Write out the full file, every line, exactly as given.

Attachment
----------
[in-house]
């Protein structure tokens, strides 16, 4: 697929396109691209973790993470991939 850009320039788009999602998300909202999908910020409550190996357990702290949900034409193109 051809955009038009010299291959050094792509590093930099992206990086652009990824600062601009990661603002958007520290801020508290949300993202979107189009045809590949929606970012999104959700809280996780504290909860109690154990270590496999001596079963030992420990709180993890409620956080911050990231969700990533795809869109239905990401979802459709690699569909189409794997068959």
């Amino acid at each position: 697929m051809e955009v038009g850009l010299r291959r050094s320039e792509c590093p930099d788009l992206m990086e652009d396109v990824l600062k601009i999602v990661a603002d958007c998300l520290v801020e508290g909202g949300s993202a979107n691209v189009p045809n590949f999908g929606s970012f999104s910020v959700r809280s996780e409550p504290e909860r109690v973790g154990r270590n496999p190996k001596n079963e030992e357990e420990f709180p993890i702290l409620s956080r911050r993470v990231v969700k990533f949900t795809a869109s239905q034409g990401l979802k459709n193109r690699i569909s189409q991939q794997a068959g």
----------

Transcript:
[in-house]
């Protein structure tokens, strides 16, 4: 697929396109691209973790993470991939 850009320039788009999602998300909202999908910020409550190996357990702290949900034409193109 051809955009038009010299291959050094792509590093930099992206990086652009990824600062601009990661603002958007520290801020508290949300993202979107189009045809590949929606970012999104959700809280996780504290909860109690154990270590496999001596079963030992420990709180993890409620956080911050990231969700990533795809869109239905990401979802459709690699569909189409794997068959």
């Amino acid at each position: 697929m051809e955009v038009g850009l010299r291959r050094s320039e792509c590093p930099d788009l992206m990086e652009d396109v990824l600062k601009i999602v990661a603002d958007c998300l520290v801020e508290g909202g949300s993202a979107n691209v189009p045809n590949f999908g929606s970012f999104s910020v959700r809280s996780e409550p504290e909860r109690v973790g154990r270590n496999p190996k001596n079963e030992e357990e420990f709180p993890i702290l409620s956080r911050r993470v990231v969700k990533f949900t795809a869109s239905q034409g990401l979802k459709n193109r690699i569909s189409q991939q794997a068959g």